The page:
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Tracking verocytotoxigenic Escherichia coli O157, O26, O111, O103 and O145 in Irish cattle

Thomas, K M, McCann, M S, Collery, M M, Whyte, P, McDowell, D.A. and Duffy, G (2012) Tracking verocytotoxigenic Escherichia coli O157, O26, O111, O103 and O145 in Irish cattle. International Journal of Food Microbiology, 153 (3). pp. 288-296. [Journal article]

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DOI: 10.1016/j.ijfoodmicro.2011.11.012

Abstract

The purpose of this study was to investigate carriage and transfer of verocytotoxigenic Escherichia coli (VTEC) O157, O26, O111, O103 and O145 from faeces and hide to dressed carcasses of Irish cattle as well as establishing the virulence potential of VTEC carried by these cattle. Individual cattle was tracked and faecal samples,hide and carcass (pre-evisceration and post-wash) swabs were analysed for verotoxin (vt1 and vt2) genes using a duplex real-time PCR assay. Positive samples were screened for the five serogroups of interest by real-time PCR. Isolates were recovered from PCR positive samples using immunomagnetic separation and confirmed by latex agglutination and PCR. Isolates were subject to a virulence screen (vt1, vt2, eaeA and hlyA) by PCR. Isolates carrying vt genes were examined by Pulsed-Field Gel Electrophoresis (PFGE). Of theVTEC isolated, E. coli O157 was the most frequently recovered from hide (17.6%), faeces (2.3%) and pre-evisceration/post-wash carcass (0.7%) samples. VTEC O26 was isolated from 0.2% of hide swabs and 1.5% of faeces samples. VTEC O145 was isolated from 0.7% of faeces samples. VTEC O26 and VTEC O145 were not recovered from carcass swabs. Non-VTEC O103 was recovered from all sample types (27.1% hide, 8.5% faeces, 5.5% pre-evisceration carcass, 2.2% post-wash carcass), with 0.2% of hide swabs and 1.0% of faeces samples found to be positive for VTEC O103 isolates. E. coli O111 was not detected in any samples. For the four serogroups recovered, the direct transfer from hide to carcass was not observed. This study shows that while VTEC O157 are being carried by cattle presented for slaughter in Ireland, a number of other verotoxin producing strains are beginning to emerge.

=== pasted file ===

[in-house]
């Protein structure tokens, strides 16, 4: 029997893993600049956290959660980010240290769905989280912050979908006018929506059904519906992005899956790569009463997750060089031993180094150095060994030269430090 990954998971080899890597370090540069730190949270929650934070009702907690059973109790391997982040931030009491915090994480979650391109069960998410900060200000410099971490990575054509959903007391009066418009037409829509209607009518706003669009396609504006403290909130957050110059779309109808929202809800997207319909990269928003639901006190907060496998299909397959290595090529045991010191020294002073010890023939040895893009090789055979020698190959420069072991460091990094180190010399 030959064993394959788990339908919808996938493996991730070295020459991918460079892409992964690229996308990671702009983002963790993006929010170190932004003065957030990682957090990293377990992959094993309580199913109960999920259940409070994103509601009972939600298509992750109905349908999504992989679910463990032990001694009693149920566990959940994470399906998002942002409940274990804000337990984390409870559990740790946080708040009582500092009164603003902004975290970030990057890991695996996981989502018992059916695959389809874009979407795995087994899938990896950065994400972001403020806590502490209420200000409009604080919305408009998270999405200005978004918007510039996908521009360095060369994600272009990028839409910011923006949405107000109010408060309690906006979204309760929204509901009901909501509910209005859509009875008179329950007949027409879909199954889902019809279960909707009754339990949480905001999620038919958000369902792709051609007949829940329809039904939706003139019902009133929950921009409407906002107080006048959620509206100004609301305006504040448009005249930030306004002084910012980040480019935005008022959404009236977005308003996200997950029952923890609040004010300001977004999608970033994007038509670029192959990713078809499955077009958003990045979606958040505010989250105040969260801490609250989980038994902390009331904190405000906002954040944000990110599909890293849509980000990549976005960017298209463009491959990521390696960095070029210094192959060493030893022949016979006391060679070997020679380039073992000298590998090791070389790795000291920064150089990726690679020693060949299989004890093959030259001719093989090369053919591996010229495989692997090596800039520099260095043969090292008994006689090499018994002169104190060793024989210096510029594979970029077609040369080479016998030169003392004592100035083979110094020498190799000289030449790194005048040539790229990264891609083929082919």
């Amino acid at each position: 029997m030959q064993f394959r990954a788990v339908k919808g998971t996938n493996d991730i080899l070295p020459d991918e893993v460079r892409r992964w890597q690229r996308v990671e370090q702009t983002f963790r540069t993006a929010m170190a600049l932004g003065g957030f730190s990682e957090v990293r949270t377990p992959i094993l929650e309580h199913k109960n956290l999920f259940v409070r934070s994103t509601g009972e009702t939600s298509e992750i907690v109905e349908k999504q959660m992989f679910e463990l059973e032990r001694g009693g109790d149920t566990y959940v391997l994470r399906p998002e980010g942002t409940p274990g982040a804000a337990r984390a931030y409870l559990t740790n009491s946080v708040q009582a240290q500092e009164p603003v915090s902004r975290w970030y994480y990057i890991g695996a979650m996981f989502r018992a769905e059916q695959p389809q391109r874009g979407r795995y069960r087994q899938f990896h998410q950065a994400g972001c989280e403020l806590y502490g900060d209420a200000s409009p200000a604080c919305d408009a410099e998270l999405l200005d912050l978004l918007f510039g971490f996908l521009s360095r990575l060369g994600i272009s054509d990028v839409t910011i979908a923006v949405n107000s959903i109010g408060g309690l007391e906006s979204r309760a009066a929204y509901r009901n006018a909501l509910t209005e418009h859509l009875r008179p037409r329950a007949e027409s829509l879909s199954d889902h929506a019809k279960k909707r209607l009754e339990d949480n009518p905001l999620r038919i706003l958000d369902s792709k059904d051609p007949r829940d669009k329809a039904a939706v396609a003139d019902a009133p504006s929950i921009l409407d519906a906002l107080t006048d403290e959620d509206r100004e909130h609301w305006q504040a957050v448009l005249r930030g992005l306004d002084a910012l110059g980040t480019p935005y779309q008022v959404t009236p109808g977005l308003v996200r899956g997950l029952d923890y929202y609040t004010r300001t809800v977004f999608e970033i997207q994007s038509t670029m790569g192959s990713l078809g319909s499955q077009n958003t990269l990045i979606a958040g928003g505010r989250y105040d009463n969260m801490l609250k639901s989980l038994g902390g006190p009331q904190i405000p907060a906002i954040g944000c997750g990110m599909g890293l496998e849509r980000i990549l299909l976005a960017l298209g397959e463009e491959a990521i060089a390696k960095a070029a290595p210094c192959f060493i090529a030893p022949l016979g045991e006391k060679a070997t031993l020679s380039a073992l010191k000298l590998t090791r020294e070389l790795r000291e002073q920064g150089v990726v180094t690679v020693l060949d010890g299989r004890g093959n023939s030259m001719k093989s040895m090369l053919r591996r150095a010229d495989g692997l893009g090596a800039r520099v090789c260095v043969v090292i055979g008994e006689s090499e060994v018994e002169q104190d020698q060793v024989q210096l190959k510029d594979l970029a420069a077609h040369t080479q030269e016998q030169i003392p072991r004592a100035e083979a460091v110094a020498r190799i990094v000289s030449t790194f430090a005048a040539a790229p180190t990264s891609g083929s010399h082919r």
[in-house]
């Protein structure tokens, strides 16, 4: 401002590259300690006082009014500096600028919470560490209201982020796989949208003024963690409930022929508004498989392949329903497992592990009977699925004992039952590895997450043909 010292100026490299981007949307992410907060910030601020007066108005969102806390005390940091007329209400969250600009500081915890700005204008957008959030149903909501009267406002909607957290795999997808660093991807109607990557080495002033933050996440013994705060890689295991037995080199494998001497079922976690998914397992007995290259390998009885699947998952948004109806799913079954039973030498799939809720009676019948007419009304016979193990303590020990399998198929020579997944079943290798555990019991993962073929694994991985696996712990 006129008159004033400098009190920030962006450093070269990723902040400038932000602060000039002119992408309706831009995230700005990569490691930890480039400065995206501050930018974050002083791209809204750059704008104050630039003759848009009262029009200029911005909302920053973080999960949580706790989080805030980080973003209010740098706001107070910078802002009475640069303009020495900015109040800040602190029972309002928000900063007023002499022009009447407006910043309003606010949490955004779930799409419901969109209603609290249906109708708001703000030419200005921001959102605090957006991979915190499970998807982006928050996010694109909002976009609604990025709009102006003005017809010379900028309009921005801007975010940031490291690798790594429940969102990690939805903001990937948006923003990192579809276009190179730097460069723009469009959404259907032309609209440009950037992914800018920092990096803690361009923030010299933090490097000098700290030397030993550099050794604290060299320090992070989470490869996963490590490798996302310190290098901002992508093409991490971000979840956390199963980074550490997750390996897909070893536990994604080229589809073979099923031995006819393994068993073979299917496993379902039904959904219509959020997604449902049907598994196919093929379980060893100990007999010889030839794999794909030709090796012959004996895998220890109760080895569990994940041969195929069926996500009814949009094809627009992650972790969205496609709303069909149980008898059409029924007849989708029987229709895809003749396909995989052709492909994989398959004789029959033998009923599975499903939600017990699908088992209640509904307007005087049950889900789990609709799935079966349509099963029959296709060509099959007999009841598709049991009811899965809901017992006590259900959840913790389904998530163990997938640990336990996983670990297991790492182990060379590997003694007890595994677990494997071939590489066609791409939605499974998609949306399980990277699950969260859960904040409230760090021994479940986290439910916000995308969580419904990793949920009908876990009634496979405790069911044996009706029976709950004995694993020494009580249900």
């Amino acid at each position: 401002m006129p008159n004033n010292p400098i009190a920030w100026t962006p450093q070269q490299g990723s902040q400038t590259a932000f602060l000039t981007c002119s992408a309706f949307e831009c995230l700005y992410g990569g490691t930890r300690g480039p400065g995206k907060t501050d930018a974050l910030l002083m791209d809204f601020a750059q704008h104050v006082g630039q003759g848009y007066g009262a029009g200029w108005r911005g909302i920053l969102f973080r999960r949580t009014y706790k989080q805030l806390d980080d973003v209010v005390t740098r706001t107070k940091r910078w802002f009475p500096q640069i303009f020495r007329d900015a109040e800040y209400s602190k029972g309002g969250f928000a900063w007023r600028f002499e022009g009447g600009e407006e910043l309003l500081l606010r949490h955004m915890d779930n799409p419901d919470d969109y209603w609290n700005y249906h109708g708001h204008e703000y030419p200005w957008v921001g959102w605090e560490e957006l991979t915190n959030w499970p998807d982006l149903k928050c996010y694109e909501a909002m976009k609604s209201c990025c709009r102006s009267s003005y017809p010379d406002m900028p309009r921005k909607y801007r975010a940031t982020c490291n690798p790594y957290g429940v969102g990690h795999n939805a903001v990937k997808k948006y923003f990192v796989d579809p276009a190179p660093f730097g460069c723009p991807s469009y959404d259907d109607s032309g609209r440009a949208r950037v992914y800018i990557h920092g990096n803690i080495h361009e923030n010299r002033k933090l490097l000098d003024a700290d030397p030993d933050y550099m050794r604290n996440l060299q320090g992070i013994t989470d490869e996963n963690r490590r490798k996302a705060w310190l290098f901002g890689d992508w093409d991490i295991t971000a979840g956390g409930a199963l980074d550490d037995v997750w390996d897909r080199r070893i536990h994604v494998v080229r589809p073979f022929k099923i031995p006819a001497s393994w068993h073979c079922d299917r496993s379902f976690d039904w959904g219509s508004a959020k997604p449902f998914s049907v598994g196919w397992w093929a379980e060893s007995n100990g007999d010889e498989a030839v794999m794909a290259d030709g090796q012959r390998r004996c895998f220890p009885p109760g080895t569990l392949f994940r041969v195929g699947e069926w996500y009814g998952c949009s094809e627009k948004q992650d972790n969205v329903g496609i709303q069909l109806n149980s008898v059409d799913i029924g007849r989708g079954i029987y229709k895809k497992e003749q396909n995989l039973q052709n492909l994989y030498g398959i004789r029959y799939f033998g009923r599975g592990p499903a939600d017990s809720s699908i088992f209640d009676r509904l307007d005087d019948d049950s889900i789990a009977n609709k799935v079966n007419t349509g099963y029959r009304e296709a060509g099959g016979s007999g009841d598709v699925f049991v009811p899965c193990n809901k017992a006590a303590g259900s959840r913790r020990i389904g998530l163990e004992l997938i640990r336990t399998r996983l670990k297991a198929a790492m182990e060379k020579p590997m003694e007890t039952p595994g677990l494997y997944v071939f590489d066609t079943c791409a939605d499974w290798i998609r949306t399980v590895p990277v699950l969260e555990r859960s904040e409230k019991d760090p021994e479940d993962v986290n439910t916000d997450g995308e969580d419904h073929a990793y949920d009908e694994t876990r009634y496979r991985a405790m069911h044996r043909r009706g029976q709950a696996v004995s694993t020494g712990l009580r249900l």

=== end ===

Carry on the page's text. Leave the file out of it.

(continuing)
Item Type:Journal article
Keywords:Verocytotoxigenic, E. coli, Cattle, Abattoir, Hide, Carcass
Faculties and Schools:Faculty of Life and Health Sciences
Faculty of Life and Health Sciences > School of Health Sciences
Research Institutes and Groups:Biomedical Sciences Research Institute
ID Code:24975
Deposited By: Professor David McDowell
Deposited On:15 Feb 2013 14:44
Last Modified:10 May 2017 13:12

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